A whole new ball game: your guide to the 2019 Super Netball season

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Geva Mentor and Caitlin Bassett as a set of invincible bookends. Sharni Layton prowling the transverse line, bellowing praise at Caitlin Thwaites. Nat Medhurst effortlessly lifting the ball into Jhaniele Fowler. Take everything you know about Super Netball and forget it, because 2019 is a whole new ball game.

The third installment of the world’s premier netball league – which begins on Saturday with a double-header in Melbourne – will look distinctly different to previous seasons, thanks to significant player movement, some big-name retirements, and a World Cup-enforced split format.

In a situation almost unprecedented in world sport, every Super Netball athlete came off contract the day after last year’s grand final, sparking a frenzied trade period. When the dust settled, some of the league’s biggest surnames were on different dresses, most notably Diamonds captain Bassett. The 193cm shooting machine jumped from back-to-back premiers the Sunshine Coast Lightning to the Giants.

Fellow Diamonds shooter, 32-year-old Thwaites, moved from Collingwood to the Vixens and Medhurst, dumped by runner-up West Coast Fever, was nabbed by the Pies. Collingwood also poached Lightning stars Mentor and Kelsey Browne – who had more center pass receives than any other player last season – with the English keeper replacing a retired Layton.

Silver Fern shooting star Maria Folau will play for an Australian franchise; the Adelaide Thunderbirds; for the first time, after getting the green light to play here and still represent New Zealand. Her compatriot Laura Langman is back at her old club, the Lightning, and looking fitter than ever.

Most of the eight clubs have retained the bulk of their playing groups, mainly in the midcourt, but it is marquee players like Bassett and Mentor who’ll have the biggest say in how the 2019 season – to be split in two to accommodate the World Cup in Liverpool in July – will play out.

Adelaide Thunderbirds

After not winning a game in 2018, the axe swung in Adelaide. The Thunderbirds have a new coach, former Giants assistant Tania Obst, and four international signings; Folau, who has the capacity to lift any list, emerging Jamaican keeper Shamera Sterling and English defenders Layla Guscoth and Beth Cobden.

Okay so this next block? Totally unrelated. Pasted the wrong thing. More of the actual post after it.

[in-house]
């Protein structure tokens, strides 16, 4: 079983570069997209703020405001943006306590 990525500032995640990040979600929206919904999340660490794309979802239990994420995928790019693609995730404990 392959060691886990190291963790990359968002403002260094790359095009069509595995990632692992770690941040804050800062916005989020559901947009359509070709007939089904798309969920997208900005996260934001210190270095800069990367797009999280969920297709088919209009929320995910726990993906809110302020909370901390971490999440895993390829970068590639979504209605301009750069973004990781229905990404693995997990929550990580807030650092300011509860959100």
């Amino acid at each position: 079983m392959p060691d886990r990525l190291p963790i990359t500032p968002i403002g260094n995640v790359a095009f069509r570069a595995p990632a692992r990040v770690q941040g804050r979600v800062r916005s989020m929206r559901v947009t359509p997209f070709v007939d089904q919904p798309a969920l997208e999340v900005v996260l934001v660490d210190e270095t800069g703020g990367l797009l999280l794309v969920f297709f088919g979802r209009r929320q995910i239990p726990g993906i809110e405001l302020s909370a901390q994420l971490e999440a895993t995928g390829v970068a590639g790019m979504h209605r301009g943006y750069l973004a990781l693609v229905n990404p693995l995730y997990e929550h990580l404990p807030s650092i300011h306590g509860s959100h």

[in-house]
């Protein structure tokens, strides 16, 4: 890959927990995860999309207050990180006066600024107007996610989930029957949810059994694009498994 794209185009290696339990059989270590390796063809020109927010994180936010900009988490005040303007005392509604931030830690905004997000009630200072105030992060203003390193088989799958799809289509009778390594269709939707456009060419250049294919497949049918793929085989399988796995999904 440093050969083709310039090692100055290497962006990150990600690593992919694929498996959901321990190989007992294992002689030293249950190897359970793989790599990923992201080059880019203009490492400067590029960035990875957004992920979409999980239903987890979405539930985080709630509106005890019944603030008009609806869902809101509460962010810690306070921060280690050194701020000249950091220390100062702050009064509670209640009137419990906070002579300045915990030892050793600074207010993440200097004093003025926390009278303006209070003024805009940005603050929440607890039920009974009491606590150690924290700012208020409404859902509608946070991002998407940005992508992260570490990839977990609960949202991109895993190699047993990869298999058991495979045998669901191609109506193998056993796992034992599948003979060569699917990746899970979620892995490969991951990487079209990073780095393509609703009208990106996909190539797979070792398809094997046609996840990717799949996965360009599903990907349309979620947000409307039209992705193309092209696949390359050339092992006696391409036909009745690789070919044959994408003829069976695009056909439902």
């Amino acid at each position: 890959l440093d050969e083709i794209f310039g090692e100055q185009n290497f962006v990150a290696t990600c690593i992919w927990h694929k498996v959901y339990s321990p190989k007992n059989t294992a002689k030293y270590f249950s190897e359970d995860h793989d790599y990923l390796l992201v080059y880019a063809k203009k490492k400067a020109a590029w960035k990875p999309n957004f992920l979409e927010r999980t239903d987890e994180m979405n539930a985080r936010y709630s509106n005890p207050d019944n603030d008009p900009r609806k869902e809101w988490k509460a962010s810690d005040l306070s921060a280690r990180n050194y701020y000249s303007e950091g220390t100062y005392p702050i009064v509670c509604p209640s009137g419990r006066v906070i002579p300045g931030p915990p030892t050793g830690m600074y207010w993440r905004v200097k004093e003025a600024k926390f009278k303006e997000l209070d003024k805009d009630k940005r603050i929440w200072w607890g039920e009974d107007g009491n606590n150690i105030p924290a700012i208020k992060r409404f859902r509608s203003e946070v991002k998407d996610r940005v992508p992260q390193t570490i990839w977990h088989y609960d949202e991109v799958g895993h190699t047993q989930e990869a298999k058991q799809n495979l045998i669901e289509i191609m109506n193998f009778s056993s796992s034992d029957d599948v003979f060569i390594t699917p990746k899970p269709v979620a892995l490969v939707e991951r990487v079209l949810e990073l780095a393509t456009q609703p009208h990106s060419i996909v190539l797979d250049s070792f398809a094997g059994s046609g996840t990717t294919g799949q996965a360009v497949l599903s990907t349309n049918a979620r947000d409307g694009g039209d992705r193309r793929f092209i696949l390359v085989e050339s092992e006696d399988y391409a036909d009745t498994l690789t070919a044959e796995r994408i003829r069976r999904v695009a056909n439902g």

South Australians, shooters Sasha Glasgow and Cody Lange, midcourters Kelly Altmann and Hannah Petty and defender Kate Shimmin round out the side, along with wing attack Chelsea Pitman. Some pundits think even Folau and a bunch of Roses can’t help the struggling side, but Giants captain Kim Green disagrees. “If any coach is going to be able to turn it around, Tania is.”Advertisement


While the Greater Western Sydney-backed Giants landed a big fish in Bassett – who replaces a retired Susan Pettitt and will partner with England’s Jo Harten – they also lost midcourter Serena Guthrie and defender Bec Bulley. Captain Green, freshly-minted Diamond Jamie-Lee Price and elevated training partner Amy Parmenter look capable of covering the middle, but the relatively inexperienced defence duo of Sam Poolman and Kristiana Manu’a might be an Achilles heel for Julie Fitzgerald’s side.

Lightning captain Langman, who’ll play her 200th national league this year, is backing the Giants to be there at the end. “I love how they play. I think without a doubt; they will be in there.”


For two seasons, Collingwood’s had an air of “galácticos” – boasting a roster of world-class stars akin to football’s Real Madrid in the early 2000s – but has spectacularly failed to deliver. That appears destined to change under new coach Rob Wright.

The addition of Mentor, Browne and Medhurst, all proven match winners, more than covers the loss of Thwaites, Alice Teague-Neeld to the Fever and the retirements of Layton and Erin Bell. Medhurst, 35, will shoot with ex-Thunderbird, 195cm 20-year-old Jamaican Shimona Nelson, who was last year criticised for poor hands, but looked the goods in pre-season matches.

Throw ex- and current Diamonds Ashleigh Brazill, Kim Ravaillion and April Brandley in the mix and the team everyone loves to hate once again look borderline unbeatable. However, co-captain Madison Browne will miss at least the opening round due to a knee injury sustained during pre-season.

Melbourne Vixens

The Vixens are more Diamond-encrusted than a Kardashian – with up to five of their starting seven; Thwaites, defenders Jo Weston and Emily Mannix and midcourters Liz Watson and Kate Moloney – likely to join Australia’s World Cup campaign.

Simone McKinnis’ squad, which just missed finals last year, also boasts likely South African, Jamaican and Malawian representatives Ine-Mari Venter, Kadie-Ann Dehaney and Mwai Kumwenda, if she gets back from a knee reconstruction. This embarrassment of riches is a double-edged sword; making the Vixens one of the favourites for the title, but also susceptible to what happens at and after the Cup when it comes to injury, fatigue and focus.

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